It makes me wonder whether this whole thing is really worth the hassle. Where's the upside? Do we really have a special insight that makes us the natural owner or are we just willing to spend more than the competition to win? I'm a little bit worried that we may have a touch of deal fever for another trophy on the wall.

Anyway, the model is ready so just send me your plan so I can finalize the assumptions about price hikes, expense reductions, investments and the like. I couldn't find a copy on the server and everything in the public domain is vague and contradictory. My daughter's got soccer tonight so I hope to leave the office by 7 but call my cell if you need anything else.

The opinions expressed in this commentary are solely those of John MacIntosh.

ADVERTISEMENT
Part of complete coverage on
updated 3:47 PM EDT, Wed October 1, 2014
Julian Zelizer says Jimmy Carter's message about the need to restore trust in public officials is a vital one, decades after the now 90-year-old he first voiced it
updated 5:56 PM EDT, Wed October 1, 2014
Ford Vox says mistakes and missed opportunities along the line to a diagnosis of Ebola in a Liberian man have put Dallas residents at risk of fatal infection
updated 6:21 PM EDT, Wed October 1, 2014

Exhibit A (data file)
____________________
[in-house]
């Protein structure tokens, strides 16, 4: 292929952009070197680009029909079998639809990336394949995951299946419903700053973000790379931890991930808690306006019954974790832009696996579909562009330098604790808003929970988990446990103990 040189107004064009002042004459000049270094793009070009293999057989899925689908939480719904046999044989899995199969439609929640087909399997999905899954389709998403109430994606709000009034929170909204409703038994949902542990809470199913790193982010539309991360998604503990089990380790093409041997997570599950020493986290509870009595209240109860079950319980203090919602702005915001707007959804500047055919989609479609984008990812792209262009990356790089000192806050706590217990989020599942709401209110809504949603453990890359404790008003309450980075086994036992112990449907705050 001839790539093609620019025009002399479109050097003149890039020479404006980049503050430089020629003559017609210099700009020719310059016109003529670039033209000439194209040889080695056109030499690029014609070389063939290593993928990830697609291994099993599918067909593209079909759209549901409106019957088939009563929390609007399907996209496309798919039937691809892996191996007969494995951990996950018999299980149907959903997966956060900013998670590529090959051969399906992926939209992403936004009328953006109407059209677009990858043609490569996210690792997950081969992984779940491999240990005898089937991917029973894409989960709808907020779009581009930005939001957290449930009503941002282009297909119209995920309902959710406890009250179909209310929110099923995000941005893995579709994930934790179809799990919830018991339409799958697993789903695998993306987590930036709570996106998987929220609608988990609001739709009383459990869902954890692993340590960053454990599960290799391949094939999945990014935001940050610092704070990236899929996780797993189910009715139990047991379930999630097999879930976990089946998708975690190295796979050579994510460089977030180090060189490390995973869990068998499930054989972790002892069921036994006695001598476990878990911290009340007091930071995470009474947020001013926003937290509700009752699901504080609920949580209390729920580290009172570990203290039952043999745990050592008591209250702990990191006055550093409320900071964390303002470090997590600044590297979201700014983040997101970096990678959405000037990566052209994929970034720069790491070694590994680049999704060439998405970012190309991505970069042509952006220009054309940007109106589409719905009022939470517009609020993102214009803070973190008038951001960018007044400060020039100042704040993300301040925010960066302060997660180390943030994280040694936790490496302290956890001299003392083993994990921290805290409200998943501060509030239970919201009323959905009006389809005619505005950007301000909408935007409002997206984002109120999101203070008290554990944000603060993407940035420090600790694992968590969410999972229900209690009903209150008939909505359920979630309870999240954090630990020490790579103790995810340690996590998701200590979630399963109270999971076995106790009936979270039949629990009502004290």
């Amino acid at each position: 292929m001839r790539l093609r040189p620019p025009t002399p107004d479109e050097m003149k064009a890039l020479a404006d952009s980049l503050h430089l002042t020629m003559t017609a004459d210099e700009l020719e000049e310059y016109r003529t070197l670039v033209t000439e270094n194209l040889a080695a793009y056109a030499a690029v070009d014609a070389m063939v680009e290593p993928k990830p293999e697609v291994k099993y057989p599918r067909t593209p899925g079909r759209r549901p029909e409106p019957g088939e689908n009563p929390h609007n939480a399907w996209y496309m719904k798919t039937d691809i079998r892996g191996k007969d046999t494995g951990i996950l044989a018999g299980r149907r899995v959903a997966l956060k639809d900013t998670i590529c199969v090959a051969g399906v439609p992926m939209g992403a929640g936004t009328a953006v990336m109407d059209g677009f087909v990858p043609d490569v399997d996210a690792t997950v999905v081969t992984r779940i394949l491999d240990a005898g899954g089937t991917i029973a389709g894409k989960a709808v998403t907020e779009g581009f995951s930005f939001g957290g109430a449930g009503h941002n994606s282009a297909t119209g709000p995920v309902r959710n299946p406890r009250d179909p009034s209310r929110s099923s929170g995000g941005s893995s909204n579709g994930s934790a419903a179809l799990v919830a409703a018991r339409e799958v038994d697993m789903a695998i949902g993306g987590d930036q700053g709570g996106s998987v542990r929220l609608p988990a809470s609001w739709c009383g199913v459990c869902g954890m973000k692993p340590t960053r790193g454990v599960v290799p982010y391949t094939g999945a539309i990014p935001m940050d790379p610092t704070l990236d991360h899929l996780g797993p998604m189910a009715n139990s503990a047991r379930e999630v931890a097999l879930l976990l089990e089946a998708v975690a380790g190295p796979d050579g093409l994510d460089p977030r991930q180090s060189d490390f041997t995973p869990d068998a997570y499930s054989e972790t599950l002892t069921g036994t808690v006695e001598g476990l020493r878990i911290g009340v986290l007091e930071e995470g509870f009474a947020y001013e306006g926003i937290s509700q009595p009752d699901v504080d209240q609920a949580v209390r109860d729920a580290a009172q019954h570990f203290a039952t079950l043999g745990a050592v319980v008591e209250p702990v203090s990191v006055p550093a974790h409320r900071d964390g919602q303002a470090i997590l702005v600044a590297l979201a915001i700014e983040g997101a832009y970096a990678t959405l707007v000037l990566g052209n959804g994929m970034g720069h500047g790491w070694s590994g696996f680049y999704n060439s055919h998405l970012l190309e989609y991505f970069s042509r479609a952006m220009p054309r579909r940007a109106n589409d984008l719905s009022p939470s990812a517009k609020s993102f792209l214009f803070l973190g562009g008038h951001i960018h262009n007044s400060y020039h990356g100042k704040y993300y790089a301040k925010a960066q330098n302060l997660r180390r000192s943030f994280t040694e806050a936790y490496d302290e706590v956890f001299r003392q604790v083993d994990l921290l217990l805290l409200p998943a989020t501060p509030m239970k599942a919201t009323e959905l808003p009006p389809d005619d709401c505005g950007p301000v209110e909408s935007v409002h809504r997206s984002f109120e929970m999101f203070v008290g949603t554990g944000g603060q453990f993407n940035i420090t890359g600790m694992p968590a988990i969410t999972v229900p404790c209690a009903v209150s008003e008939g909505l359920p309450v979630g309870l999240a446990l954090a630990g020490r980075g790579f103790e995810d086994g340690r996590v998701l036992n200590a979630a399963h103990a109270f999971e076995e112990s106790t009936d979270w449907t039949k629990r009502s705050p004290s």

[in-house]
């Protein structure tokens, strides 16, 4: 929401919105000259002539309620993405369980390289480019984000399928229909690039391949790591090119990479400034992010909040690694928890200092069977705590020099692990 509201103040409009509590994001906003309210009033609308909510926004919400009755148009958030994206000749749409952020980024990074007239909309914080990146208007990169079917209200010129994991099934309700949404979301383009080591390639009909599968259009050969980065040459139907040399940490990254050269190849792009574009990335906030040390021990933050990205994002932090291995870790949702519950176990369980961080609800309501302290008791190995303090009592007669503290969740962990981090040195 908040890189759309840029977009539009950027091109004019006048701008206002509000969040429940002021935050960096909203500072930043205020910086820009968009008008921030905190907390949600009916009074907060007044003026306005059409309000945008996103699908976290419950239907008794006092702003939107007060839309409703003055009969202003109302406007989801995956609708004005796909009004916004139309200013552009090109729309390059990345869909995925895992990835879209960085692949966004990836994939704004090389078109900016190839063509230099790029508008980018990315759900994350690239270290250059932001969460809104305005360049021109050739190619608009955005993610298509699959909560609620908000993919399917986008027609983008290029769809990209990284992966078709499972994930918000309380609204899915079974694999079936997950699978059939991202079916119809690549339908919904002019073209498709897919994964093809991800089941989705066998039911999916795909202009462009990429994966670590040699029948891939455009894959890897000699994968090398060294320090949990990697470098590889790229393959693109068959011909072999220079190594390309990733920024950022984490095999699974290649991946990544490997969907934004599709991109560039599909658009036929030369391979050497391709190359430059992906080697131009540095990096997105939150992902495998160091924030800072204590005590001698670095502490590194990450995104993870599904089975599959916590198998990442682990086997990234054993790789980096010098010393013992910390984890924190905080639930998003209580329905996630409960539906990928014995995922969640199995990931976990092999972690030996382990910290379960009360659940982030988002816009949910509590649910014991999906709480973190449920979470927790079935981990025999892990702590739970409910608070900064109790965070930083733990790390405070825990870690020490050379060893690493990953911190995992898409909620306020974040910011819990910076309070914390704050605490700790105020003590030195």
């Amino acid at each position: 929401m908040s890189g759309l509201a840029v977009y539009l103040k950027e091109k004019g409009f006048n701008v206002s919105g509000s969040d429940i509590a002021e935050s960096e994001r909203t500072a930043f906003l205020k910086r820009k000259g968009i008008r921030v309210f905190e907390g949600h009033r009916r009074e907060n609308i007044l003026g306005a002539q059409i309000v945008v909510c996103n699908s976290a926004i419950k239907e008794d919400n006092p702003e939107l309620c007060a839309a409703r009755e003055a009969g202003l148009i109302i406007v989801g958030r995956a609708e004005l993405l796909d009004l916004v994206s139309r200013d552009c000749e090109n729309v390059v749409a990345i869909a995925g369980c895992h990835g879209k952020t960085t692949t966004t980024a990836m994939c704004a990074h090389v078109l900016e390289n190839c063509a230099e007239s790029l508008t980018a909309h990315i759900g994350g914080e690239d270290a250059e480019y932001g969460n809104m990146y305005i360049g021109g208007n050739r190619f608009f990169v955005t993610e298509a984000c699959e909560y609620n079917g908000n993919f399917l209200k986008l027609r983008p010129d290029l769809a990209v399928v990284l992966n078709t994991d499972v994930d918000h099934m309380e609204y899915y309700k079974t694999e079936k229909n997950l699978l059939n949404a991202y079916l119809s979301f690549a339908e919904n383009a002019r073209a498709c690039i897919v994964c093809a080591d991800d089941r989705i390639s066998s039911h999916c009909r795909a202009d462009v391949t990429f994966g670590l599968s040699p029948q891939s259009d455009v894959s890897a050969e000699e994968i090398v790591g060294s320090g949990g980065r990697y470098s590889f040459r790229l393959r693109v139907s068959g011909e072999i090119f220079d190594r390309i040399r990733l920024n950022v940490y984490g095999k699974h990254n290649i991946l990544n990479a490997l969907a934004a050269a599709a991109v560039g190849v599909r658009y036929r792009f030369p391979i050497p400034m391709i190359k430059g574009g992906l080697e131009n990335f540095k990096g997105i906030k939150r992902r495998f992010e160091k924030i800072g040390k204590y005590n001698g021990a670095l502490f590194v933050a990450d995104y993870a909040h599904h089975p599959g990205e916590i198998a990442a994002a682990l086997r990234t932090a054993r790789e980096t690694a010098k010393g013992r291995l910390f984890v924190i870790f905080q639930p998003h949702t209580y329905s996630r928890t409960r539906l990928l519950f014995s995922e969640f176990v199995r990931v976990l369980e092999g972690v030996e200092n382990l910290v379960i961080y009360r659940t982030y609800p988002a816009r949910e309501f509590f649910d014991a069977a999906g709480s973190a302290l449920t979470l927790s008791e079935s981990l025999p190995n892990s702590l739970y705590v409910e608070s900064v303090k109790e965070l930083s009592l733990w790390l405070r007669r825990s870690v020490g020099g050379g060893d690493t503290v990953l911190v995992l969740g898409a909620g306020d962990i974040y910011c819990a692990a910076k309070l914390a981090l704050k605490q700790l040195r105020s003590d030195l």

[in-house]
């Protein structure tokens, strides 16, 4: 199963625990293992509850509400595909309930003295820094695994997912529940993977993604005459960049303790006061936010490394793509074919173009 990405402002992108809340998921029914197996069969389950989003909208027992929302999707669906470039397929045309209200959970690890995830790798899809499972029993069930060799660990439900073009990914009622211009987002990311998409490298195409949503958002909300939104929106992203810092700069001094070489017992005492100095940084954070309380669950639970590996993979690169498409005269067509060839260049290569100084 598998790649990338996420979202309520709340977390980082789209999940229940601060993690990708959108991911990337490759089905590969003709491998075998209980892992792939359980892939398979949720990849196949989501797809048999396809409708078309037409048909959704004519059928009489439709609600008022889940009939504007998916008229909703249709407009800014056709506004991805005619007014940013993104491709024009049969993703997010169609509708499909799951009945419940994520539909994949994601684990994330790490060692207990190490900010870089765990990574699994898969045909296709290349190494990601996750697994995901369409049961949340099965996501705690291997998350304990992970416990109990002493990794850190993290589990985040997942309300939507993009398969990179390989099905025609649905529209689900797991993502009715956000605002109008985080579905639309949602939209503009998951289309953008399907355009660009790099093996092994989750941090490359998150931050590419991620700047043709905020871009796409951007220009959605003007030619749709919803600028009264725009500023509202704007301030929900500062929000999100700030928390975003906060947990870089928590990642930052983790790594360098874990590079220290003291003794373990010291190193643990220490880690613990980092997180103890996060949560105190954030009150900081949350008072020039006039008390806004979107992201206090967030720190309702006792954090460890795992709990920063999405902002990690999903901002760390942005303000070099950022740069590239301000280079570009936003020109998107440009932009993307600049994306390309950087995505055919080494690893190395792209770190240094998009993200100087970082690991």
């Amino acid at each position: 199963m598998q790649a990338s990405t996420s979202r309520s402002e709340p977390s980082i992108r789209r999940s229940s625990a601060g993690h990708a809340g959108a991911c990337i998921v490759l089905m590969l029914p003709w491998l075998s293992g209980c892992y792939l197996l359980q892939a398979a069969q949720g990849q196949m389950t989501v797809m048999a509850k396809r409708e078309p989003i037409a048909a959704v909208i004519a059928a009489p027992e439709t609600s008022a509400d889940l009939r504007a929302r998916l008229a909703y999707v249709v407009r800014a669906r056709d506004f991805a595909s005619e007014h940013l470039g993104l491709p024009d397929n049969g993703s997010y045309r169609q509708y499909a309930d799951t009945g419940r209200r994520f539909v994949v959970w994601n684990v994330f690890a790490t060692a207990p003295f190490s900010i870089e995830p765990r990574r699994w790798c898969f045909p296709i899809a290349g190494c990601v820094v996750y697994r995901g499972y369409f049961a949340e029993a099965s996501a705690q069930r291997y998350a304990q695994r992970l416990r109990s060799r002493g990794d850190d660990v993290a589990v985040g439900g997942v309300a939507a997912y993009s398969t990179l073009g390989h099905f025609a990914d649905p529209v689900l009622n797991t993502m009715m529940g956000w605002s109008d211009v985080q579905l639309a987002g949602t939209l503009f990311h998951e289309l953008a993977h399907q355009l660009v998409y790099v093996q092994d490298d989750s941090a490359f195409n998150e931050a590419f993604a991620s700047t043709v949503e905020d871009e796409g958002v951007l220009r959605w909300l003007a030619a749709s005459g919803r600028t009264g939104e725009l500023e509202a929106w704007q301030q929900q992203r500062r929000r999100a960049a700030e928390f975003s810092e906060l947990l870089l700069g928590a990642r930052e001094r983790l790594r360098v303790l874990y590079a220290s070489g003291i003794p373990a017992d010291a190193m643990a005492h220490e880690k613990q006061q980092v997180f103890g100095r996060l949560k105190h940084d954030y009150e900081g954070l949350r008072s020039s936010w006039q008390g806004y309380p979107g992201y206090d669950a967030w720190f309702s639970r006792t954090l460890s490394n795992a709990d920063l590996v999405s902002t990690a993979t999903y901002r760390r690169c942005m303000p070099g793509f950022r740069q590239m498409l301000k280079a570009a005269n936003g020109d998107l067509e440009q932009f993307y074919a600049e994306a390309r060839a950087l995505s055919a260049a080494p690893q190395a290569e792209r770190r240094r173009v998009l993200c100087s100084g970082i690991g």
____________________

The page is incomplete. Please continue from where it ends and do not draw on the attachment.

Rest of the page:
Pepper Schwartz says California is trying, but its law requiring step-by-step consent is just not the way hot and heavy sex proceeds on college campuses
updated 10:17 PM EDT, Wed October 1, 2014
Mike Downey says long-suffering fans, waiting for good playoff news since 1985, finally get something to cheer about
updated 5:39 PM EDT, Wed October 1, 2014
Steve Israel saysJohn Boehner's Congress and the tea party will be remembered for shutting down government one year ago
updated 2:56 PM EDT, Wed October 1, 2014
Yep. You read the headline right, says Peter Bergen, writing on the new government that stresses national unity
updated 7:12 PM EDT, Wed October 1, 2014
Hong Kong's pro-democracy demonstrators are but the latest freedom group to be abandoned by the Obama administration, says Mike Gonzalez
updated 12:53 PM EDT, Tue September 30, 2014
Jeff Yang calls Ello a wakeup call to Facebook and Twitter, and a sign of hope for fast-rising upstarts Pinterest and Snapchat.
updated 10:23 AM EDT, Wed October 1, 2014
Paul Waldman says the Secret Service should examine its procedures to make sure there are no threats to the White House--but without losing the openness so valuable to democracy
updated 10:55 AM EDT, Wed October 1, 2014
Jesse Williams says the videotape and 911 call that resulted in police gunning down John Crawford at a Walmart reveals the fatal injustice of racial assumptions
updated 7:03 PM EDT, Tue September 30, 2014
Mel Robbins says officials should drop the P.C. pose: The beheading in Oklahoma was not workplace violence. Plenty of evidence shows Alton Nolen was an admirer of ISIS.
updated 3:11 PM EDT, Tue September 30, 2014
The Occupy Central movement has already achieved much by bringing greater attention to Hong Kong's struggle for democracy, William Piekos says..